About one in 100 children in the UK could be a psychopathic “Kevin”, research suggests.
Like the budding serial killer in the novel and film We Need To Talk About Kevin, they are liable to lie, cheat, manipulate and commit acts of remorseless cruelty.
Appealing to their sense of fair play and conscience is a waste of time because they lack empathy.
So, too, are standard punishments, including “time out”, which involves brief periods of isolation, such as sitting in a corner or on a “naughty chair”.
Psychologists are only now starting to recognise that psychopathic children, described as callous-unemotional (CU), form a distinct sub-group.
Unlike most children who display antisocial behaviour, they are not primarily products of bad parenting, according to Professor Essi Viding, of University College London.
Her group has carried out twin studies, which suggest that psychopathic traits in children are largely genetic.
“This does not mean these children are born antisocial or are destined to become antisocial,” said Prof Viding. “But in the same way as some of us are more susceptible to heart disease, these children are people who are more vulnerable to environmental influences that trigger the antisocial outcome.”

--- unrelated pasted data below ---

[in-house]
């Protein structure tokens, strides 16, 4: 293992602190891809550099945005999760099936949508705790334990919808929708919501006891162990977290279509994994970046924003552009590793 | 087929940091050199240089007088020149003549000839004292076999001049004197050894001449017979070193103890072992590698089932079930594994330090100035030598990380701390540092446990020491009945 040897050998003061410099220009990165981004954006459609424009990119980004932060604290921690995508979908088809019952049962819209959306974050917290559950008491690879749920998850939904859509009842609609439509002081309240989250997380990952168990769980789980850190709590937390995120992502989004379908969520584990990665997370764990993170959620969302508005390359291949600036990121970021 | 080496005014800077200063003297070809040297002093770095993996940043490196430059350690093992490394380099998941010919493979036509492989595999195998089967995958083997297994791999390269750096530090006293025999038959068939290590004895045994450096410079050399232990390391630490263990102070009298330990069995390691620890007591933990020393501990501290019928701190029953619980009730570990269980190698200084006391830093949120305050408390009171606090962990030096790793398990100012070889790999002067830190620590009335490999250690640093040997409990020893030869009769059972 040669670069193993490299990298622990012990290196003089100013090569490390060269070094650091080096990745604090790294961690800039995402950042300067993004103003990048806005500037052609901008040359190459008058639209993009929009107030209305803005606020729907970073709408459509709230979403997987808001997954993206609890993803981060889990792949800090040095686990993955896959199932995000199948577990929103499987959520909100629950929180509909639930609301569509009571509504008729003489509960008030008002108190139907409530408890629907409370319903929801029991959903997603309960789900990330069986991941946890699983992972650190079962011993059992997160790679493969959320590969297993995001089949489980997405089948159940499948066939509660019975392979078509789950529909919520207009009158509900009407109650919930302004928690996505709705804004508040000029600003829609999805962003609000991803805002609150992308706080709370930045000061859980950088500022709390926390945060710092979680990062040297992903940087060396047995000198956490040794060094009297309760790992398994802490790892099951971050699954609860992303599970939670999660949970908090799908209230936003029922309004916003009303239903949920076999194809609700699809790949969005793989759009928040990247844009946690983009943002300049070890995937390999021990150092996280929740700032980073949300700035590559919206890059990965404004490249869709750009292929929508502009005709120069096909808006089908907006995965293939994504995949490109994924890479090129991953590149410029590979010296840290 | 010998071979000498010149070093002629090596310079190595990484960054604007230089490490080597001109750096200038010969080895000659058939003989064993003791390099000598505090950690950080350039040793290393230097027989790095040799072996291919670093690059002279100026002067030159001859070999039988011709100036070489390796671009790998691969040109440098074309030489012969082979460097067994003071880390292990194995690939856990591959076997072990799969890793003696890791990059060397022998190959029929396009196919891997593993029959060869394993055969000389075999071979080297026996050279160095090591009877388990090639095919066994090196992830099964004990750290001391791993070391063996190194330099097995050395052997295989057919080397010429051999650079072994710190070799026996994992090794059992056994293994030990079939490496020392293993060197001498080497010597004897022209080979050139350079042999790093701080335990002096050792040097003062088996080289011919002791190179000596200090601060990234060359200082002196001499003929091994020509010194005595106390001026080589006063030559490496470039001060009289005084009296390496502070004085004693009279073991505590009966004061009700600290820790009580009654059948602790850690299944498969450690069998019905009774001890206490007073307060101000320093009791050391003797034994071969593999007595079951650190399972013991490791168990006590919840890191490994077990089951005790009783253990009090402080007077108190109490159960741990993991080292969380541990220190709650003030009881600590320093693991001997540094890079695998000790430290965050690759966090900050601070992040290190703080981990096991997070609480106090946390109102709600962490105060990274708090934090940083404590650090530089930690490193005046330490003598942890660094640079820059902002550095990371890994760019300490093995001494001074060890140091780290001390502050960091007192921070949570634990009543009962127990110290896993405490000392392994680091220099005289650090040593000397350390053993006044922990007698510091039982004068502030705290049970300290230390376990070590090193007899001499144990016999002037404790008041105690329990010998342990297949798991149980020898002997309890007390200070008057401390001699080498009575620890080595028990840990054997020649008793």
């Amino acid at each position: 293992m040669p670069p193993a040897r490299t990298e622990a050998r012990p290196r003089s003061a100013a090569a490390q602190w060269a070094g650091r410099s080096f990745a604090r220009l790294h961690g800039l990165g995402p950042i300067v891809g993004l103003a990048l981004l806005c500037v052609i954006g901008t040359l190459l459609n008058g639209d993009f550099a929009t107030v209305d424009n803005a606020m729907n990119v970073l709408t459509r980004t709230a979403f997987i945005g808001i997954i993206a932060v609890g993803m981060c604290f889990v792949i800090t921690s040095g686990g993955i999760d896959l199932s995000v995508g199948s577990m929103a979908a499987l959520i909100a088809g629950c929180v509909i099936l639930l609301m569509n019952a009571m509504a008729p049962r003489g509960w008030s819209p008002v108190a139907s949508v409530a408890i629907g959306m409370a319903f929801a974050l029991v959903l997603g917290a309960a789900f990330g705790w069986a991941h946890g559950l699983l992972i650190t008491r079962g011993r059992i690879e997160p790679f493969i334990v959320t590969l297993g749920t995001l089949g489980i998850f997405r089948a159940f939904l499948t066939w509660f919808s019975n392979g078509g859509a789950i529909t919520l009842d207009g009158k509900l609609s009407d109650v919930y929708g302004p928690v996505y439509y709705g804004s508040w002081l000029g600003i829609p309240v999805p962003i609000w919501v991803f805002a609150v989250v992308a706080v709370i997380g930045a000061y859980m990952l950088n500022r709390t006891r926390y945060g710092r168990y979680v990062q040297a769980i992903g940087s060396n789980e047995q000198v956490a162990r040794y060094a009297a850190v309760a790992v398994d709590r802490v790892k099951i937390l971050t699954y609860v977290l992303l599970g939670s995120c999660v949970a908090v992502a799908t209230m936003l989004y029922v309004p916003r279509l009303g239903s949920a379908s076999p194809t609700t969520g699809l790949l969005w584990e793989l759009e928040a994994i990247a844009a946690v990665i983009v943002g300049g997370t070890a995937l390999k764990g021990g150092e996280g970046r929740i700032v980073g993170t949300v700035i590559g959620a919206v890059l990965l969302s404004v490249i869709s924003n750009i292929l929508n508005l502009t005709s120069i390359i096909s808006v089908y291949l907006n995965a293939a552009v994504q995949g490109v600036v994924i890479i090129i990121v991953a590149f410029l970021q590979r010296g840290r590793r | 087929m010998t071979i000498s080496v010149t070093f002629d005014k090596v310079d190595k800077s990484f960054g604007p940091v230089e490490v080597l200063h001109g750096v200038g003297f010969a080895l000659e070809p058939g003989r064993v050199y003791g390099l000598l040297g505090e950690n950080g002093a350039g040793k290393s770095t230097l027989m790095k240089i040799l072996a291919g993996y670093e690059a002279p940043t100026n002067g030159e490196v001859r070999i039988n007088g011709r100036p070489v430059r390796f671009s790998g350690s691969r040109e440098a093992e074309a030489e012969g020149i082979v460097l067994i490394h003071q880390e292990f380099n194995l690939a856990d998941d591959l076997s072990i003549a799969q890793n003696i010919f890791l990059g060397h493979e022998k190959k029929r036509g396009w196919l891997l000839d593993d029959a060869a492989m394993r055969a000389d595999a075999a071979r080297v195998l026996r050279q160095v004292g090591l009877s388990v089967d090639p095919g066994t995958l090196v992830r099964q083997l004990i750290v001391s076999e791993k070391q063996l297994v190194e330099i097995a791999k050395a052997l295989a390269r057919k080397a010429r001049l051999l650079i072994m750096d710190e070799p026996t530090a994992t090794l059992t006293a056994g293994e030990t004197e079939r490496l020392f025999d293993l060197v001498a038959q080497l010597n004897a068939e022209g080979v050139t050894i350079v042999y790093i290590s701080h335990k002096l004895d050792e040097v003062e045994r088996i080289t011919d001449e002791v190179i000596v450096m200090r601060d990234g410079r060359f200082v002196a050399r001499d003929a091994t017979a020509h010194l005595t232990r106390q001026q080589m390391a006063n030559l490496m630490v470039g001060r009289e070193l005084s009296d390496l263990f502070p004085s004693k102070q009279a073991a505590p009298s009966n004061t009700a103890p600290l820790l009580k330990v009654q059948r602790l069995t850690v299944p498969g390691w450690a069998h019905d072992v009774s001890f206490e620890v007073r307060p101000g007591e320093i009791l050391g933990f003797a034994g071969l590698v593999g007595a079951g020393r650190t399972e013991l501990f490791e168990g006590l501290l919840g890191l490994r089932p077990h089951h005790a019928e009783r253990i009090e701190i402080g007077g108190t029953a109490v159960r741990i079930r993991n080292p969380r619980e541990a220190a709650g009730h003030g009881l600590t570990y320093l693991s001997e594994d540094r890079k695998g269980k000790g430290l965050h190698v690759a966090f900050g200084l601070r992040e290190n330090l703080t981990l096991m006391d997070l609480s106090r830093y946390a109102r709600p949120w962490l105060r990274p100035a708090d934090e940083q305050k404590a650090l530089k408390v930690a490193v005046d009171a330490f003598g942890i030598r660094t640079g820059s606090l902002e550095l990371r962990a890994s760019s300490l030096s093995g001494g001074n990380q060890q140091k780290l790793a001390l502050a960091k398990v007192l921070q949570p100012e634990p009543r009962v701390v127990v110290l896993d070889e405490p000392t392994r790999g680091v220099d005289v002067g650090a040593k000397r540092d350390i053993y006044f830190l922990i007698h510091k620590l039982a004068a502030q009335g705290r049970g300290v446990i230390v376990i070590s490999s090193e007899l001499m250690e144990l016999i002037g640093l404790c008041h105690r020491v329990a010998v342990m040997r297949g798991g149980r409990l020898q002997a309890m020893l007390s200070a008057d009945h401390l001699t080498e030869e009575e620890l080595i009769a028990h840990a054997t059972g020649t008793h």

For other children with conduct problems, a “dose relationship” could be seen with bad parenting, she said. The worse the parents were, the more these children were likely to be antisocial. But this was not the case for children with psychopathic tendencies.
Prof Viding, who will give a talk at the British Science Festival in Aberdeen next week, said between a quarter and half of children with conduct problems might fall into the CU category. That amounts to slightly less than 1 per cent of all children.
The British Science Festival opens on Tuesday.